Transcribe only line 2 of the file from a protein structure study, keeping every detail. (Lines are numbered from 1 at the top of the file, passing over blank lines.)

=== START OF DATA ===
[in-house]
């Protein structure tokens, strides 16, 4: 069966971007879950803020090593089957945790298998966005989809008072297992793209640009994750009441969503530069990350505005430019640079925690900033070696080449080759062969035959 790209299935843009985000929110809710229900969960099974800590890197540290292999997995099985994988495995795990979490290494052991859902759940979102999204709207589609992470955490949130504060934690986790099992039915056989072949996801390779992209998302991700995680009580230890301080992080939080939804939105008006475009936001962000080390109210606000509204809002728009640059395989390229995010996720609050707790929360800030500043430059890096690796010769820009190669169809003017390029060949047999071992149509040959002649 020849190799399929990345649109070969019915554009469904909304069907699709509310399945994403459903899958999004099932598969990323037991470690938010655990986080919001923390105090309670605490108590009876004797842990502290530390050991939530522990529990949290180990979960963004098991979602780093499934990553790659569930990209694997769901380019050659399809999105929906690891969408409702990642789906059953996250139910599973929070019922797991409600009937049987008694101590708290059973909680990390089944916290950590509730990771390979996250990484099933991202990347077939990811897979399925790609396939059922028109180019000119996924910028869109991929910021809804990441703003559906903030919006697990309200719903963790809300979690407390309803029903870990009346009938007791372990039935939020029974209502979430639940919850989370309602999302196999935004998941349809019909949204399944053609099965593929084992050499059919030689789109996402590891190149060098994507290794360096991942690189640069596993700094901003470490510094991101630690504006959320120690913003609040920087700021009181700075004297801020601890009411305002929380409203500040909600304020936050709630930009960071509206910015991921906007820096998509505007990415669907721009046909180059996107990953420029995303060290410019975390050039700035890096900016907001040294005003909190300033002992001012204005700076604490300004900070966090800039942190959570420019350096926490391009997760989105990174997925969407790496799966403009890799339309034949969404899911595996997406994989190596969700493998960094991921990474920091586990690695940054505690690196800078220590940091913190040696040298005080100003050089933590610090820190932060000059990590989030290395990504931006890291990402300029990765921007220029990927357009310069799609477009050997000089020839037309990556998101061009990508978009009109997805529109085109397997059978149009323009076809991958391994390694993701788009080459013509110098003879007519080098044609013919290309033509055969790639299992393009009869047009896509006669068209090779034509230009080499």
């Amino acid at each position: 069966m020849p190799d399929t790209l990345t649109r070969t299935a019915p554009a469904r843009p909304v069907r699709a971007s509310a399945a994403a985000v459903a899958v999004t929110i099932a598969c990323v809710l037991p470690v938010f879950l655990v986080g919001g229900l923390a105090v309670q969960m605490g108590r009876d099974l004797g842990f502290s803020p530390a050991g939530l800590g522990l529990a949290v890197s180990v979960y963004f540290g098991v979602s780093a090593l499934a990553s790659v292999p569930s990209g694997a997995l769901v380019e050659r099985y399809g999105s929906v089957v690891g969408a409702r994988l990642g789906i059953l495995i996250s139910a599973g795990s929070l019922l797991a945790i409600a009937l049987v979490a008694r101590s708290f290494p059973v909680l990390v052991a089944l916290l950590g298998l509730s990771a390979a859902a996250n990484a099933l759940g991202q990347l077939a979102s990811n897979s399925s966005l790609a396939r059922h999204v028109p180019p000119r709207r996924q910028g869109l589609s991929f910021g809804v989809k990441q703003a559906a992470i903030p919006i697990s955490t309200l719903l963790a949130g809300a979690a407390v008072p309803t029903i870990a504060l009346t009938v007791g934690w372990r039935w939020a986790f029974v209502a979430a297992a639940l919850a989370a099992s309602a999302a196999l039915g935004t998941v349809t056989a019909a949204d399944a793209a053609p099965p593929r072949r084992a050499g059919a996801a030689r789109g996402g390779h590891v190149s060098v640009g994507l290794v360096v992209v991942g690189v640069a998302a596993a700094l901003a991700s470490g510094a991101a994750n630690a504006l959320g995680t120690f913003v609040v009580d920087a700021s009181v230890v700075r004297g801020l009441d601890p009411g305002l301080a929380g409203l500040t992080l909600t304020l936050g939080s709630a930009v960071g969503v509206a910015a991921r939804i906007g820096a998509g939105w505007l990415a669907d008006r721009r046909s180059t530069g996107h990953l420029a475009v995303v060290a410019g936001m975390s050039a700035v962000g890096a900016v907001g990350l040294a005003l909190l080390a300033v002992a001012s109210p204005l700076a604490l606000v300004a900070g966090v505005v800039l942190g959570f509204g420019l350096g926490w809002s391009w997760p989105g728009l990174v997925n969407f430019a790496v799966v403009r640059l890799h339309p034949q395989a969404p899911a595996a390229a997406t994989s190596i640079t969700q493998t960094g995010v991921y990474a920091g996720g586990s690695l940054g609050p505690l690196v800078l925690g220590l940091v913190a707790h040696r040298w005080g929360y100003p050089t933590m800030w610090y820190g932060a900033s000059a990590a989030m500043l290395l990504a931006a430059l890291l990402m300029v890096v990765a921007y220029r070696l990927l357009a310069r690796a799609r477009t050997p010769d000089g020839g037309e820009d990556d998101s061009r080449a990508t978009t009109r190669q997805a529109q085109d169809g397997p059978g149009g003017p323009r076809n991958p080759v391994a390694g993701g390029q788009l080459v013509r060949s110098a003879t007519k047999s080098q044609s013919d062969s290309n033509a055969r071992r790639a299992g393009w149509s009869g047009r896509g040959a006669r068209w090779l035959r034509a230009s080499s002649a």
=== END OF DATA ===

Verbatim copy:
């Protein structure tokens, strides 16, 4: 069966971007879950803020090593089957945790298998966005989809008072297992793209640009994750009441969503530069990350505005430019640079925690900033070696080449080759062969035959 790209299935843009985000929110809710229900969960099974800590890197540290292999997995099985994988495995795990979490290494052991859902759940979102999204709207589609992470955490949130504060934690986790099992039915056989072949996801390779992209998302991700995680009580230890301080992080939080939804939105008006475009936001962000080390109210606000509204809002728009640059395989390229995010996720609050707790929360800030500043430059890096690796010769820009190669169809003017390029060949047999071992149509040959002649 020849190799399929990345649109070969019915554009469904909304069907699709509310399945994403459903899958999004099932598969990323037991470690938010655990986080919001923390105090309670605490108590009876004797842990502290530390050991939530522990529990949290180990979960963004098991979602780093499934990553790659569930990209694997769901380019050659399809999105929906690891969408409702990642789906059953996250139910599973929070019922797991409600009937049987008694101590708290059973909680990390089944916290950590509730990771390979996250990484099933991202990347077939990811897979399925790609396939059922028109180019000119996924910028869109991929910021809804990441703003559906903030919006697990309200719903963790809300979690407390309803029903870990009346009938007791372990039935939020029974209502979430639940919850989370309602999302196999935004998941349809019909949204399944053609099965593929084992050499059919030689789109996402590891190149060098994507290794360096991942690189640069596993700094901003470490510094991101630690504006959320120690913003609040920087700021009181700075004297801020601890009411305002929380409203500040909600304020936050709630930009960071509206910015991921906007820096998509505007990415669907721009046909180059996107990953420029995303060290410019975390050039700035890096900016907001040294005003909190300033002992001012204005700076604490300004900070966090800039942190959570420019350096926490391009997760989105990174997925969407790496799966403009890799339309034949969404899911595996997406994989190596969700493998960094991921990474920091586990690695940054505690690196800078220590940091913190040696040298005080100003050089933590610090820190932060000059990590989030290395990504931006890291990402300029990765921007220029990927357009310069799609477009050997000089020839037309990556998101061009990508978009009109997805529109085109397997059978149009323009076809991958391994390694993701788009080459013509110098003879007519080098044609013919290309033509055969790639299992393009009869047009896509006669068209090779034509230009080499």